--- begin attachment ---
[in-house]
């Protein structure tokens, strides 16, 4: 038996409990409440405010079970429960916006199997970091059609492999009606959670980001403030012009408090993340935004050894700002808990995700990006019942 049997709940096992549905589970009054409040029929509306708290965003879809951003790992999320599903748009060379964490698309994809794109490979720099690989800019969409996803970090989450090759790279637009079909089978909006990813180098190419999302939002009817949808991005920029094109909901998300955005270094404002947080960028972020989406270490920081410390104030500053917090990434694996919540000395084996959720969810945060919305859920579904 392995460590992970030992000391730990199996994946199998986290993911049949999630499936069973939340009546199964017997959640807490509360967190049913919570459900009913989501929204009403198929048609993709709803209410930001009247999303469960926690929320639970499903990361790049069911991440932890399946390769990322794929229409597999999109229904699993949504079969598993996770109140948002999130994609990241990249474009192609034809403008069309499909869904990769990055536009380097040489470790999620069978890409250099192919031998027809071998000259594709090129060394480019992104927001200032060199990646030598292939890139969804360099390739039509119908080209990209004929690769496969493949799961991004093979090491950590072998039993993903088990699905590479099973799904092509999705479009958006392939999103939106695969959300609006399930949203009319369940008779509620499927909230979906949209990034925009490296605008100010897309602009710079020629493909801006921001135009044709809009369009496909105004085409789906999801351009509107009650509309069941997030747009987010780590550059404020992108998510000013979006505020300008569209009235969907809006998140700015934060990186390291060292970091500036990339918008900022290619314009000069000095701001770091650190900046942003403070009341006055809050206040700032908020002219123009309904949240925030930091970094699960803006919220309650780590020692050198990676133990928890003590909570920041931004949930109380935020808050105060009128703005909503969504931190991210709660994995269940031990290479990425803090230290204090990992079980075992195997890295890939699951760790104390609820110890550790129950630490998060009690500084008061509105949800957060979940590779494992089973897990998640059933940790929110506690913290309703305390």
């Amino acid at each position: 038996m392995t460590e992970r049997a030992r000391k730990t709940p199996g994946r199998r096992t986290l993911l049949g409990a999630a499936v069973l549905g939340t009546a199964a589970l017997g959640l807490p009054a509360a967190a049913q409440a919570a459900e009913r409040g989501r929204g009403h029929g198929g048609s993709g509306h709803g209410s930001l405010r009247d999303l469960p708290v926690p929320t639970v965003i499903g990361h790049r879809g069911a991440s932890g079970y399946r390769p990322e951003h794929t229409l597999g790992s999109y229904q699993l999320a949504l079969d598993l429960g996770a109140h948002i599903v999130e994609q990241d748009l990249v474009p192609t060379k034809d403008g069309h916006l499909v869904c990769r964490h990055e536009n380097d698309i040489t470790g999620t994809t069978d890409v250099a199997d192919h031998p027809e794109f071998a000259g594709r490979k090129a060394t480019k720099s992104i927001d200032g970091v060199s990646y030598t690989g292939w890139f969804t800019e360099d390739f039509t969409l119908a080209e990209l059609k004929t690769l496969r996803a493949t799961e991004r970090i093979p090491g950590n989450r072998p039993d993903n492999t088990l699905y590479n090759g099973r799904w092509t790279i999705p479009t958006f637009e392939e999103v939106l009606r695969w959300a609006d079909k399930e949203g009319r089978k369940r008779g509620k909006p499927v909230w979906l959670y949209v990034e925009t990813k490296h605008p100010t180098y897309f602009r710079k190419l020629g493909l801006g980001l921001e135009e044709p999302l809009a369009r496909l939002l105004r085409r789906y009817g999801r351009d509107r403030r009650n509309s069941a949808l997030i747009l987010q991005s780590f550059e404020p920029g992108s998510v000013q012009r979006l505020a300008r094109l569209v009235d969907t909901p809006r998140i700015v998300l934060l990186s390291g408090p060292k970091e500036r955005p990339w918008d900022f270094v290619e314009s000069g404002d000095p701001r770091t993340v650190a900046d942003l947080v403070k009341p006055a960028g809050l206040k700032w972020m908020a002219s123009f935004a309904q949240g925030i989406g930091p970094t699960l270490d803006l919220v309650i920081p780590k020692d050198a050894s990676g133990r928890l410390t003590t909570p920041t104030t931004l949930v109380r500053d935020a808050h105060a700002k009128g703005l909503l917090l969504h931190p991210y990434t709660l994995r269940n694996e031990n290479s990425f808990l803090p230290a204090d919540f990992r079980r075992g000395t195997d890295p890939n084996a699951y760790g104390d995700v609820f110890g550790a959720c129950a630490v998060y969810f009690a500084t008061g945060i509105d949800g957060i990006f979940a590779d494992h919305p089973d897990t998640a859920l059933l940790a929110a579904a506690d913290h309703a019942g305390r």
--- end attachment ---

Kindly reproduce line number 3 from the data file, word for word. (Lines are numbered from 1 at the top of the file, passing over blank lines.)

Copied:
């Amino acid at each position: 038996m392995t460590e992970r049997a030992r000391k730990t709940p199996g994946r199998r096992t986290l993911l049949g409990a999630a499936v069973l549905g939340t009546a199964a589970l017997g959640l807490p009054a509360a967190a049913q409440a919570a459900e009913r409040g989501r929204g009403h029929g198929g048609s993709g509306h709803g209410s930001l405010r009247d999303l469960p708290v926690p929320t639970v965003i499903g990361h790049r879809g069911a991440s932890g079970y399946r390769p990322e951003h794929t229409l597999g790992s999109y229904q699993l999320a949504l079969d598993l429960g996770a109140h948002i599903v999130e994609q990241d748009l990249v474009p192609t060379k034809d403008g069309h916006l499909v869904c990769r964490h990055e536009n380097d698309i040489t470790g999620t994809t069978d890409v250099a199997d192919h031998p027809e794109f071998a000259g594709r490979k090129a060394t480019k720099s992104i927001d200032g970091v060199s990646y030598t690989g292939w890139f969804t800019e360099d390739f039509t969409l119908a080209e990209l059609k004929t690769l496969r996803a493949t799961e991004r970090i093979p090491g950590n989450r072998p039993d993903n492999t088990l699905y590479n090759g099973r799904w092509t790279i999705p479009t958006f637009e392939e999103v939106l009606r695969w959300a609006d079909k399930e949203g009319r089978k369940r008779g509620k909006p499927v909230w979906l959670y949209v990034e925009t990813k490296h605008p100010t180098y897309f602009r710079k190419l020629g493909l801006g980001l921001e135009e044709p999302l809009a369009r496909l939002l105004r085409r789906y009817g999801r351009d509107r403030r009650n509309s069941a949808l997030i747009l987010q991005s780590f550059e404020p920029g992108s998510v000013q012009r979006l505020a300008r094109l569209v009235d969907t909901p809006r998140i700015v998300l934060l990186s390291g408090p060292k970091e500036r955005p990339w918008d900022f270094v290619e314009s000069g404002d000095p701001r770091t993340v650190a900046d942003l947080v403070k009341p006055a960028g809050l206040k700032w972020m908020a002219s123009f935004a309904q949240g925030i989406g930091p970094t699960l270490d803006l919220v309650i920081p780590k020692d050198a050894s990676g133990r928890l410390t003590t909570p920041t104030t931004l949930v109380r500053d935020a808050h105060a700002k009128g703005l909503l917090l969504h931190p991210y990434t709660l994995r269940n694996e031990n290479s990425f808990l803090p230290a204090d919540f990992r079980r075992g000395t195997d890295p890939n084996a699951y760790g104390d995700v609820f110890g550790a959720c129950a630490v998060y969810f009690a500084t008061g945060i509105d949800g957060i990006f979940a590779d494992h919305p089973d897990t998640a859920l059933l940790a929110a579904a506690d913290h309703a019942g305390r």